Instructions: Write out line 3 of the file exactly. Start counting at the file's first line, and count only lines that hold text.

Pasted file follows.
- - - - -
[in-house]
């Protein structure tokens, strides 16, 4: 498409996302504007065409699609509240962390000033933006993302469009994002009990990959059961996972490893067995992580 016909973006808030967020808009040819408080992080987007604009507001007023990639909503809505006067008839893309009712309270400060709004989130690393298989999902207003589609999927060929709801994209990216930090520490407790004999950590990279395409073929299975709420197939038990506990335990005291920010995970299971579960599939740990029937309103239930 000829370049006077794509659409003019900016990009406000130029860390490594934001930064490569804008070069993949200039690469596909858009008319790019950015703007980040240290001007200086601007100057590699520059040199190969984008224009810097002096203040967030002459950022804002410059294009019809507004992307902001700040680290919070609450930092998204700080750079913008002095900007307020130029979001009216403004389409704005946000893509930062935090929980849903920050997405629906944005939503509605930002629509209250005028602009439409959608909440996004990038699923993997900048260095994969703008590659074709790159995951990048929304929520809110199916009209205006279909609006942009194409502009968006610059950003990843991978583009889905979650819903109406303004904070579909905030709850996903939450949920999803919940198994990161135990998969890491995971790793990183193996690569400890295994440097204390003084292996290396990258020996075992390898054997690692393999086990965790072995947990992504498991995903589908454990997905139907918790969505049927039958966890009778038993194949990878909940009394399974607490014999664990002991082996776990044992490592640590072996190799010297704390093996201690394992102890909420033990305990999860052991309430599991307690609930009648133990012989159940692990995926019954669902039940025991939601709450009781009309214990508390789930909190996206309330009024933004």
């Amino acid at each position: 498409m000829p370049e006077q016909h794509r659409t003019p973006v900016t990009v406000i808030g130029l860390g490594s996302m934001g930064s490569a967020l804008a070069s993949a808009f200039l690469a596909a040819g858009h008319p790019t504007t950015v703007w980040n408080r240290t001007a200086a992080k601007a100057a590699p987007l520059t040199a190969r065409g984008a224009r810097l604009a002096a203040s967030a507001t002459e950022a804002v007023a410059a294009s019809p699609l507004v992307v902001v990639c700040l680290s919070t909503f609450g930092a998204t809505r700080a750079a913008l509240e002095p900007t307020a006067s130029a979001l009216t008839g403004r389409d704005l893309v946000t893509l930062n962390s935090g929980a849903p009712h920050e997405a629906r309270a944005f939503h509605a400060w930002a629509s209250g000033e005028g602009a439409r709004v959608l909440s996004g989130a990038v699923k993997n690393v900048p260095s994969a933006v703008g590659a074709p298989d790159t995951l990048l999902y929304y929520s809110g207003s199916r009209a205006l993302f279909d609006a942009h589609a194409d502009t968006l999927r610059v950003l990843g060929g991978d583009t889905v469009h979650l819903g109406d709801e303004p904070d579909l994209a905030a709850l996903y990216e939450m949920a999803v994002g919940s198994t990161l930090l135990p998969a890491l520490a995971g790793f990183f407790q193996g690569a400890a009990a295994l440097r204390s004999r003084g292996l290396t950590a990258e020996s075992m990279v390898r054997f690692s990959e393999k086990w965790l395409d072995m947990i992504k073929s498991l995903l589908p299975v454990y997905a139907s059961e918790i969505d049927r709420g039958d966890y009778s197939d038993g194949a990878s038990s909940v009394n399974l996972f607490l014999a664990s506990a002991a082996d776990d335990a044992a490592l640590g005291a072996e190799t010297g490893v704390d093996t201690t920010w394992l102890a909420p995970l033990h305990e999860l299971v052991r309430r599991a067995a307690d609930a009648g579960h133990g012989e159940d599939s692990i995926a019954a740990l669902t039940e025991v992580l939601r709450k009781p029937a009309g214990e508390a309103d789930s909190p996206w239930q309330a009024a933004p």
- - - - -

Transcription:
């Amino acid at each position: 498409m000829p370049e006077q016909h794509r659409t003019p973006v900016t990009v406000i808030g130029l860390g490594s996302m934001g930064s490569a967020l804008a070069s993949a808009f200039l690469a596909a040819g858009h008319p790019t504007t950015v703007w980040n408080r240290t001007a200086a992080k601007a100057a590699p987007l520059t040199a190969r065409g984008a224009r810097l604009a002096a203040s967030a507001t002459e950022a804002v007023a410059a294009s019809p699609l507004v992307v902001v990639c700040l680290s919070t909503f609450g930092a998204t809505r700080a750079a913008l509240e002095p900007t307020a006067s130029a979001l009216t008839g403004r389409d704005l893309v946000t893509l930062n962390s935090g929980a849903p009712h920050e997405a629906r309270a944005f939503h509605a400060w930002a629509s209250g000033e005028g602009a439409r709004v959608l909440s996004g989130a990038v699923k993997n690393v900048p260095s994969a933006v703008g590659a074709p298989d790159t995951l990048l999902y929304y929520s809110g207003s199916r009209a205006l993302f279909d609006a942009h589609a194409d502009t968006l999927r610059v950003l990843g060929g991978d583009t889905v469009h979650l819903g109406d709801e303004p904070d579909l994209a905030a709850l996903y990216e939450m949920a999803v994002g919940s198994t990161l930090l135990p998969a890491l520490a995971g790793f990183f407790q193996g690569a400890a009990a295994l440097r204390s004999r003084g292996l290396t950590a990258e020996s075992m990279v390898r054997f690692s990959e393999k086990w965790l395409d072995m947990i992504k073929s498991l995903l589908p299975v454990y997905a139907s059961e918790i969505d049927r709420g039958d966890y009778s197939d038993g194949a990878s038990s909940v009394n399974l996972f607490l014999a664990s506990a002991a082996d776990d335990a044992a490592l640590g005291a072996e190799t010297g490893v704390d093996t201690t920010w394992l102890a909420p995970l033990h305990e999860l299971v052991r309430r599991a067995a307690d609930a009648g579960h133990g012989e159940d599939s692990i995926a019954a740990l669902t039940e025991v992580l939601r709450k009781p029937a009309g214990e508390a309103d789930s909190p996206w239930q309330a009024a933004p």